Download Connecticut Postnuptial Agreement Form [PDF]

Regulate your financial and non-financial relationship with your partner during the marriage by using the Connecticut postnuptial agreement.

Last update: 3 May 2024

Download Connecticut Postnuptial Agreement Form [PDF]

The Connecticut postnuptial agreement is a legal document that is used to determine the rights and obligations of spouses in terms of their individual and marital property. The main difference between a postnuptial and a prenuptial agreement is when the parties sign the document. 

With the prenup agreement, the parties are signing the document before getting married, while with the postnup agreement, the parties are signing the document during the marriage.

Postnuptial or marital agreements are used both during and after marriage. The parties can use them to determine how they will manage their marital property during the marriage, but they can also define how they will divide the property in the event of a divorce.

Laws and Legal Requirements for a Postnuptial Agreement in Connecticut

The laws and legal requirements for a postnuptial agreement in Connecticut are all outlined in the precedents established by the Connecticut courts and the few provisions of the state law.

The most significant court case that covers matters related to the postnuptial agreement is Bedrick v. Bedrick (2011).

It provides that “[...] we conclude that postnuptial agreements are subject to special scrutiny and the terms of such agreements must be both fair and equitable at the time of execution and not unconscionable at the time of dissolution.”

Signing Requirements for a Postnuptial Agreement in Connecticut

The Connecticut postnuptial agreement form must be made in writing. Moreover, both parties to the agreement must sign the document.

The Connecticut state law doesn’t explicitly require the notarization of the postnuptial agreement. However, the parties should consider completing this step whenever possible. The notary public will confirm the identity of the spouses and acknowledge that they have both signed the prenuptial agreement.

The notarization of the prenup agreement will prevent potential disputes between the parties about the authenticity of the document and will prevent potential fraudulent activities.

Postnuptial Agreement Enforcement in Connecticut

The Connecticut postnuptial agreement must fulfill multiple conditions to be considered enforceable.

First, both spouses must voluntarily sign the agreement. This means that they must sign the document without influence, fraud, coercion, duress, or any similar manipulation of the spouse's free will.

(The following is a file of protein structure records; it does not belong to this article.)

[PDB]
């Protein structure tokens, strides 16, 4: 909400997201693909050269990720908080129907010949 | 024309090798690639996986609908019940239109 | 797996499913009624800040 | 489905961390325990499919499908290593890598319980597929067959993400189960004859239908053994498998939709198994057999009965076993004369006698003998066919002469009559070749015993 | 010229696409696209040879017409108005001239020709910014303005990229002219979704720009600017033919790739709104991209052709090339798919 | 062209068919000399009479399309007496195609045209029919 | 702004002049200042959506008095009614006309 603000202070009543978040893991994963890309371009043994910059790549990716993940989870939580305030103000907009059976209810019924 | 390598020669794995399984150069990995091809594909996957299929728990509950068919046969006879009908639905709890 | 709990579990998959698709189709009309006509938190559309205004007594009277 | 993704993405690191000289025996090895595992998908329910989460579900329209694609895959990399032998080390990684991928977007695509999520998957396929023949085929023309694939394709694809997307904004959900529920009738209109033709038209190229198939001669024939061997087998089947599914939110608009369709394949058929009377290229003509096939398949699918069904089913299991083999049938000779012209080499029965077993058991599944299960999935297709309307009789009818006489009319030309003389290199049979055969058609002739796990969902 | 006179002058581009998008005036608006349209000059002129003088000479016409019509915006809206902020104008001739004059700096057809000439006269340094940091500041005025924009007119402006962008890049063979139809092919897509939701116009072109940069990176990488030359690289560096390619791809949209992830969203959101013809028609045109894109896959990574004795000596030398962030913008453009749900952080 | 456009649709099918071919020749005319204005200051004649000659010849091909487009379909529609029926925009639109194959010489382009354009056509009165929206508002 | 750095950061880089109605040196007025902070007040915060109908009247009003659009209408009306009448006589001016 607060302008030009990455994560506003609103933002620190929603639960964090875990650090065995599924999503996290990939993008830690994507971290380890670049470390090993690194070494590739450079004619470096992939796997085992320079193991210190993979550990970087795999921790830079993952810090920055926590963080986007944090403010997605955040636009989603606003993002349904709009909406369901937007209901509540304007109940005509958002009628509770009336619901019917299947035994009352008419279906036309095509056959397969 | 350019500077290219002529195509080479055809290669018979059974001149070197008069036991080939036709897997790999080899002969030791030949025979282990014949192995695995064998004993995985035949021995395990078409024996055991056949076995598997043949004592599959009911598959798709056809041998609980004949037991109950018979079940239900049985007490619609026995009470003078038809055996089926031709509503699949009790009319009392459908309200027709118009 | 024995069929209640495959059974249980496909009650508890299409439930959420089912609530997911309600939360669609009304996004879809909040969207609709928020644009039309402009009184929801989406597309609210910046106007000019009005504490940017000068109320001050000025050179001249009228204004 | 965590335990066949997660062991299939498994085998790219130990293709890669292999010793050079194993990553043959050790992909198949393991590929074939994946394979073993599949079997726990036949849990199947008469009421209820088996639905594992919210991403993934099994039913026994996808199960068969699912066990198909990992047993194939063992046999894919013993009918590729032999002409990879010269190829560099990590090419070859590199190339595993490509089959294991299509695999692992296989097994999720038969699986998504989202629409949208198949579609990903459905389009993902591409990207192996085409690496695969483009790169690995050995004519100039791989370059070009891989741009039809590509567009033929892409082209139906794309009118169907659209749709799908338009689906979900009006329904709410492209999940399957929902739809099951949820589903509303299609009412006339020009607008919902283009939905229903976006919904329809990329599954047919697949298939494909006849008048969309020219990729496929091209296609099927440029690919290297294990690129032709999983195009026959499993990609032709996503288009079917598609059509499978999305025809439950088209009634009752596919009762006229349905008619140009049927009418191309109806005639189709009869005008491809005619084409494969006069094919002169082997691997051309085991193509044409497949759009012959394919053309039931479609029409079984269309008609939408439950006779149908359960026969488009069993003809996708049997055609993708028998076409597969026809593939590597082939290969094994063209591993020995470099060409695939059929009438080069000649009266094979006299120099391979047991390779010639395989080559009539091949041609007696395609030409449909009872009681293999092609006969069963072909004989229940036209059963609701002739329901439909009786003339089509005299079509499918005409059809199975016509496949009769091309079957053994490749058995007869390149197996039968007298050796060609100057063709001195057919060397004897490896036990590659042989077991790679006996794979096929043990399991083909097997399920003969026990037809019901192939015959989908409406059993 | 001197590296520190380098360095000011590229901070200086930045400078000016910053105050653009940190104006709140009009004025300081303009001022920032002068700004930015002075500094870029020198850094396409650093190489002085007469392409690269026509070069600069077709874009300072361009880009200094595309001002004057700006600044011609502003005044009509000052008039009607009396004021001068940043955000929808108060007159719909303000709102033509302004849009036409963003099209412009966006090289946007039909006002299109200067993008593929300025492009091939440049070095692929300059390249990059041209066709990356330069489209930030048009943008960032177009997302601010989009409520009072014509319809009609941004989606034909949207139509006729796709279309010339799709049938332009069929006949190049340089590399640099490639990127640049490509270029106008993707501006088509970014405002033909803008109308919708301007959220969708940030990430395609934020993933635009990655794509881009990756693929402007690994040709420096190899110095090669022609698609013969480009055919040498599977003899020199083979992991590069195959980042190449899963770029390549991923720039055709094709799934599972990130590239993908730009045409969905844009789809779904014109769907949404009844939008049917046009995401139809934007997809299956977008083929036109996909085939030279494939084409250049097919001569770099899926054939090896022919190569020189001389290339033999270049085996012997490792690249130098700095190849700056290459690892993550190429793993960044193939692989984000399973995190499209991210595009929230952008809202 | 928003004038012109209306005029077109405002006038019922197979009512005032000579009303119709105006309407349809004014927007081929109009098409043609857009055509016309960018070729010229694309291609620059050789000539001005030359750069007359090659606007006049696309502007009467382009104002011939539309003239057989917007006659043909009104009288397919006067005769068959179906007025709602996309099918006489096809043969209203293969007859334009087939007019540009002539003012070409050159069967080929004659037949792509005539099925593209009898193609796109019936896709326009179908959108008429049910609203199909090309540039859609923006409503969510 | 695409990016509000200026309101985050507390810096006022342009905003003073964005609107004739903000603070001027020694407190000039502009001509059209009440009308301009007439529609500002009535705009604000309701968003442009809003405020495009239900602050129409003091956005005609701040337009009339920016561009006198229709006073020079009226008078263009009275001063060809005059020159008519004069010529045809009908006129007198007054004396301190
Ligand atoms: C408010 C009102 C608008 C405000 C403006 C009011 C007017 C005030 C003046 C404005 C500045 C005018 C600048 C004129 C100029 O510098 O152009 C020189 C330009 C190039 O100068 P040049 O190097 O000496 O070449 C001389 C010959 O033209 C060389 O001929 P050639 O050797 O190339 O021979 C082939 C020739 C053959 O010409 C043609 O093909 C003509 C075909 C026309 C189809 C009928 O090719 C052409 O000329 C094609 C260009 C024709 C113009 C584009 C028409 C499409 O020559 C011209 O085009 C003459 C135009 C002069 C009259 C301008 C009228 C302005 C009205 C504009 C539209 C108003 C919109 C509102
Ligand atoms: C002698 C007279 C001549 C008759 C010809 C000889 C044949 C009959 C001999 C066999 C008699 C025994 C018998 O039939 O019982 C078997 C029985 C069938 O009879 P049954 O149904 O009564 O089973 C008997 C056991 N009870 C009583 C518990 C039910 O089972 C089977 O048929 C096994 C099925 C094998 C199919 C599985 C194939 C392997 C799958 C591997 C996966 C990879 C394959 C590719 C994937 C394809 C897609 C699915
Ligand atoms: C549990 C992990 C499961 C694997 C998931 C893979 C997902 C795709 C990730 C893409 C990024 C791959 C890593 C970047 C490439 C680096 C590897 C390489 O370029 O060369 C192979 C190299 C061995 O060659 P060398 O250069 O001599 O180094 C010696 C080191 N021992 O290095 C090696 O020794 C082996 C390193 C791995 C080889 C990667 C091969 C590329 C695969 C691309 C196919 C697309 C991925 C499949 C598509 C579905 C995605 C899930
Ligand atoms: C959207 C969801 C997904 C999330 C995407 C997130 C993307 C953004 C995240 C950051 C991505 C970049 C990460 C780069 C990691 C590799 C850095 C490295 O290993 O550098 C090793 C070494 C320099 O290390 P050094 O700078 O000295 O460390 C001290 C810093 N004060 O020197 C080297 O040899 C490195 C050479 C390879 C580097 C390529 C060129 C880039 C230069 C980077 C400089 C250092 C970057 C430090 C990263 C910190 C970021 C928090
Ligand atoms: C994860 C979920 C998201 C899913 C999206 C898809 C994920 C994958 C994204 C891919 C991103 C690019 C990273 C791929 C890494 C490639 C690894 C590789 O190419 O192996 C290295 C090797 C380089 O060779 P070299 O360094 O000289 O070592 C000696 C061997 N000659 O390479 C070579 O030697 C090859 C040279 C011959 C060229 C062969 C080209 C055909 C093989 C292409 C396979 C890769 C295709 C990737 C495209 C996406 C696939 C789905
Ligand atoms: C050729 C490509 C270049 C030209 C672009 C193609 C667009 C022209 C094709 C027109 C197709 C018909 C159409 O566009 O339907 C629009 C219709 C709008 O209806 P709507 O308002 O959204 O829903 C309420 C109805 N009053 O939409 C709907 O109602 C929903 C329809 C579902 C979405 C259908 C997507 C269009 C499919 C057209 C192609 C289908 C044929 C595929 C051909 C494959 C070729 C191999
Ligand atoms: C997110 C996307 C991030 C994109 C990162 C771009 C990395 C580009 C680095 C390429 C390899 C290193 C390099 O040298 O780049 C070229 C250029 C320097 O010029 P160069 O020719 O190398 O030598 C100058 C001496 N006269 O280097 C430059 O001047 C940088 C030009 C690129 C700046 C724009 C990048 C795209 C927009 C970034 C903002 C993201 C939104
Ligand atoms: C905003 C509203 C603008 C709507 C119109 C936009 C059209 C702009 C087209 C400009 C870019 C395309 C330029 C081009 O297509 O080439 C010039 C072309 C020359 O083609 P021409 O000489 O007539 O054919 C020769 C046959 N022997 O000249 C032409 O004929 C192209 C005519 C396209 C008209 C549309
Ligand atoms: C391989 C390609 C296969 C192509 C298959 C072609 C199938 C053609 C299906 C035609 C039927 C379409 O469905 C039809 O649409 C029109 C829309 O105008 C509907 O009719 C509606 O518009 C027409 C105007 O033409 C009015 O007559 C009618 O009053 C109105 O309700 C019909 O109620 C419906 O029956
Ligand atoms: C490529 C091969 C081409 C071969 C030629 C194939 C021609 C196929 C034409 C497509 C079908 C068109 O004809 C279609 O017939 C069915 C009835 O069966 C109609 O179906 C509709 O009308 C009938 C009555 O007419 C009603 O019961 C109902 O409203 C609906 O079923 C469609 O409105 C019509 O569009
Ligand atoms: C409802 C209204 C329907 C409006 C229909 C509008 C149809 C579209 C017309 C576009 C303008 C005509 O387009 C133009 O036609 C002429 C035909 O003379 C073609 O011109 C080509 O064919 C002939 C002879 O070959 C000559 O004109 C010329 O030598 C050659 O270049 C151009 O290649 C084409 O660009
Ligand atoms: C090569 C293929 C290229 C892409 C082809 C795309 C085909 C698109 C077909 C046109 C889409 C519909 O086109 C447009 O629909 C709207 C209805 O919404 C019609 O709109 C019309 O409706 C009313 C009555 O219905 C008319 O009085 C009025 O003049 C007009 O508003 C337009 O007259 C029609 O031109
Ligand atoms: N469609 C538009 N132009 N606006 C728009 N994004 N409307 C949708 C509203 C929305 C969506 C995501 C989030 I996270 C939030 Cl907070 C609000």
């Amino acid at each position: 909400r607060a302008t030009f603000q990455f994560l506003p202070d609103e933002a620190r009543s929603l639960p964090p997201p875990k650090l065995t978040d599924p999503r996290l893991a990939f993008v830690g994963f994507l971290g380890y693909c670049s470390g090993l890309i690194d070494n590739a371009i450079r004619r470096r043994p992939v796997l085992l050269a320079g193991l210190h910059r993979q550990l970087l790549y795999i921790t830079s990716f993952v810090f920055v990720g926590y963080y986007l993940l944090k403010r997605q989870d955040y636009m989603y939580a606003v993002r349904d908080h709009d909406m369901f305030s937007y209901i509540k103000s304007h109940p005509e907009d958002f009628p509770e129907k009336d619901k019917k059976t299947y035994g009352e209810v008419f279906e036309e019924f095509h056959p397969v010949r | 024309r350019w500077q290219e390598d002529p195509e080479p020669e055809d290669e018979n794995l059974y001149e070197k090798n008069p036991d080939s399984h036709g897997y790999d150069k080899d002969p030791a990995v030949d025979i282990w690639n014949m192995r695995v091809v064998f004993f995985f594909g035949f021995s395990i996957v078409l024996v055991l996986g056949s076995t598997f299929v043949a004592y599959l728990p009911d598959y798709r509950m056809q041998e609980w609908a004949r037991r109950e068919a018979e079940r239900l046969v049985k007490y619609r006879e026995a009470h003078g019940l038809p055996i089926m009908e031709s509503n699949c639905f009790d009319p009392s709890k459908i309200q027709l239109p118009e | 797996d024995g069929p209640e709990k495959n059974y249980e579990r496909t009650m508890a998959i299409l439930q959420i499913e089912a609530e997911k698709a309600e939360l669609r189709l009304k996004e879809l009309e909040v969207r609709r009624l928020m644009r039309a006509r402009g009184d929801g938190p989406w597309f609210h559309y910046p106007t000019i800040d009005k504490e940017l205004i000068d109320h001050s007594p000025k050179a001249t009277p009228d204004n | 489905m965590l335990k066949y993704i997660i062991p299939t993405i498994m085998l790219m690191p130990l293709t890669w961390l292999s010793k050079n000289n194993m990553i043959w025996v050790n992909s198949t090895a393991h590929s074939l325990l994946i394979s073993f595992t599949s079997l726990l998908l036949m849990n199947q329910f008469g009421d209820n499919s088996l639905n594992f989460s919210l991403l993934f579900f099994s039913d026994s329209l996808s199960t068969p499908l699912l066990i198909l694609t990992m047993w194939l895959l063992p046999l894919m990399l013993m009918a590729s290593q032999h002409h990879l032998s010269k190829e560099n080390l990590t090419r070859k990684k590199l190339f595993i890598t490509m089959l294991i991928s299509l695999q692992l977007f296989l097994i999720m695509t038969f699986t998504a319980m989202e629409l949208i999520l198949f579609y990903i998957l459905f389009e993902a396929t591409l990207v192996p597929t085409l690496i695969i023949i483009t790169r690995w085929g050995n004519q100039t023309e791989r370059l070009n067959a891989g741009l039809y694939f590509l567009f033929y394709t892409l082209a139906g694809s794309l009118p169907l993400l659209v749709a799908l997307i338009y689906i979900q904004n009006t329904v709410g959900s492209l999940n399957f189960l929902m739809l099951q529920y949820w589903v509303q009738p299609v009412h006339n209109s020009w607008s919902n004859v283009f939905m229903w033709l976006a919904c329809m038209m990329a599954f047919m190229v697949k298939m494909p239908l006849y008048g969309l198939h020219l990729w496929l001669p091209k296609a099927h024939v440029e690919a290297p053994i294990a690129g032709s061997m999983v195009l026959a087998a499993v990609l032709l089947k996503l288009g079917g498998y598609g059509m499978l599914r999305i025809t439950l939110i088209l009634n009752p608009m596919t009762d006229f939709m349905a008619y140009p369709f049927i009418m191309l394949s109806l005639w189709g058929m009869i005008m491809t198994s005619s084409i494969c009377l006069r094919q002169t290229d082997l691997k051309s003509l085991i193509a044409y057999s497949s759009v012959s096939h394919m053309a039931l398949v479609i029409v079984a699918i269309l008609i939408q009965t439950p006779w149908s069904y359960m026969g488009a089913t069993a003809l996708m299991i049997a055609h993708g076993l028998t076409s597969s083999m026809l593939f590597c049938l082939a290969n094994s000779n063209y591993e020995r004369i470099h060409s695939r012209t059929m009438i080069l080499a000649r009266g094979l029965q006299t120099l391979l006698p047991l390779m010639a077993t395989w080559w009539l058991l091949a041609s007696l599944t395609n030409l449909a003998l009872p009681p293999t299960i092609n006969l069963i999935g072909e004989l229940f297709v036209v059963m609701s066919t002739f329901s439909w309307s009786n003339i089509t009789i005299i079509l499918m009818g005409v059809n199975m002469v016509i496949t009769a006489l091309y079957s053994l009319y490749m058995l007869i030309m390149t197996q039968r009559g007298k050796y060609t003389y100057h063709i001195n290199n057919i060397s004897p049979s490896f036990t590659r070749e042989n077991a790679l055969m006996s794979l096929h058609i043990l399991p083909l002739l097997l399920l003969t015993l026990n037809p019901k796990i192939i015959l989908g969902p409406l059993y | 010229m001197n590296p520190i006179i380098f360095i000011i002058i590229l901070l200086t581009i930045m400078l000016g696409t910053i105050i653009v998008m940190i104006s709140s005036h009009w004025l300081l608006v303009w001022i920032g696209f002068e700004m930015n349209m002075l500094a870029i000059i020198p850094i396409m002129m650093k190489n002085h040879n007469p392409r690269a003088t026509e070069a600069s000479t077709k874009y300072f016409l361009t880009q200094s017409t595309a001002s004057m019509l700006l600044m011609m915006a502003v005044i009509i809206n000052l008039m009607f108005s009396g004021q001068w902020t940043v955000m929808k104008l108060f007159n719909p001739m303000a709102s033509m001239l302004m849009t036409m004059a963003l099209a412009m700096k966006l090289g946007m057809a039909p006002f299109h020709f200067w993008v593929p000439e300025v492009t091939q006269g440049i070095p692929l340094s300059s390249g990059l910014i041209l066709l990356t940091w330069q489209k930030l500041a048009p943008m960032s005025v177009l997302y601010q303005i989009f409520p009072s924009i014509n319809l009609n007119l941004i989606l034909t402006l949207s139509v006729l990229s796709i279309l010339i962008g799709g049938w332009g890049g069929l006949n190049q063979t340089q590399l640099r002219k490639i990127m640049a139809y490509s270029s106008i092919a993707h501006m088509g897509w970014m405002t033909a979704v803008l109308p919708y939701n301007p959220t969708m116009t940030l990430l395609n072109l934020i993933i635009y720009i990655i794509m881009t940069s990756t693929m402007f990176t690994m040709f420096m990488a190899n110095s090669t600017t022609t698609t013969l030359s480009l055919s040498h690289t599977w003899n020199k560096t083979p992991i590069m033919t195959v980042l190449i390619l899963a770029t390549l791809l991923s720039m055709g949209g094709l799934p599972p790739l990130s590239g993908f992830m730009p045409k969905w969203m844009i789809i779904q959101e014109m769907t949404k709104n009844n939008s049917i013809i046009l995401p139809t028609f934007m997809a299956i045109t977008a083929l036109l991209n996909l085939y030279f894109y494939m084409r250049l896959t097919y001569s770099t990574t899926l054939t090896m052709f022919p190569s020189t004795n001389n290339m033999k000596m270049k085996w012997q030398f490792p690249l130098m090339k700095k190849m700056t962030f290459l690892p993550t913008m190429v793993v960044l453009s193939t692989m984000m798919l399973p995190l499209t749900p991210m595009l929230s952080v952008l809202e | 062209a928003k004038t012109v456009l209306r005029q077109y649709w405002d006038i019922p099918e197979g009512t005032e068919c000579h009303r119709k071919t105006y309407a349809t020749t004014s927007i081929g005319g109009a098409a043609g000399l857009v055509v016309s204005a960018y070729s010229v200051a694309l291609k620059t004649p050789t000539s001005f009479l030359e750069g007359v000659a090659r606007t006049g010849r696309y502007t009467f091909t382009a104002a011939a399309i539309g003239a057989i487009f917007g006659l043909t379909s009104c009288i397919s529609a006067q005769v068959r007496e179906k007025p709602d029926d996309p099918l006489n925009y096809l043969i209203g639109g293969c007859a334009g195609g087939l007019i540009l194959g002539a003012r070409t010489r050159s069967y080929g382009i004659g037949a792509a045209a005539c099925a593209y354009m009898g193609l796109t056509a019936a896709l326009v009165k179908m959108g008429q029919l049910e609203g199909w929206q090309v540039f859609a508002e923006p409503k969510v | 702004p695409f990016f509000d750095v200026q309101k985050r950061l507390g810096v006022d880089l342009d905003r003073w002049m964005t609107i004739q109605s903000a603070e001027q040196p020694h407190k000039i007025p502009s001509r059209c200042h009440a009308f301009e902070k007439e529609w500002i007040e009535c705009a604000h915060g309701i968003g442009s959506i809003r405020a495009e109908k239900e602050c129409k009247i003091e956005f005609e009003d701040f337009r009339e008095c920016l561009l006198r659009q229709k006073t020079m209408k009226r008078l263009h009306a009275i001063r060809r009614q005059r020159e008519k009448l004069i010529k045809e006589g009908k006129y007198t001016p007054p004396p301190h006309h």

In addition, the postnup agreement must include a complete and truthful overview of each spouse's financial status. This means that the document should include a list of all the parties' assets and liabilities.

What Can a Postnuptial Agreement in Connecticut Cover?

A postnuptial agreement in Connecticut can cover various matters connected to the financial and non-financial relationships of the two spouses. However, all the provisions of the postnuptial agreement must be in line with public policies and state law.

In this section, you will see the matters that are most commonly included in the Connecticut postnuptial agreement template:

Provisions in a Postnuptial Agreement

  • Rights and responsibilities of each party in terms of their individual and marital property

  • Right to sell, buy, lease, mortgage, transfer, or manage the property acquired during the marriage

  • Rules on how property will be divided in case of marriage dissolution, divorce, death, or any similar event

  • Matters connected to the alimony, insurance policy, or pension fund

  • Choice of relevant law that will regulate the postnuptial agreement

However, the postnuptial agreement should not include any provisions regarding child support since this matter is exclusively regulated by the court.

Postnuptial Agreement in Connecticut: Validity Criteria

The first validity criteria for the Connecticut postnuptial agreement is connected with the formality criteria set by the state law. In other words, the postnuptial agreement must be in written form to be considered valid. Moreover, both parties must sign the document.

The second validity criterion is connected to the existence of the marriage. This means that the parties can sign the postnuptial agreement only after they have entered the marriage. If the parties create multiple postnup agreements, they will all be valid as long as they cover different matters.

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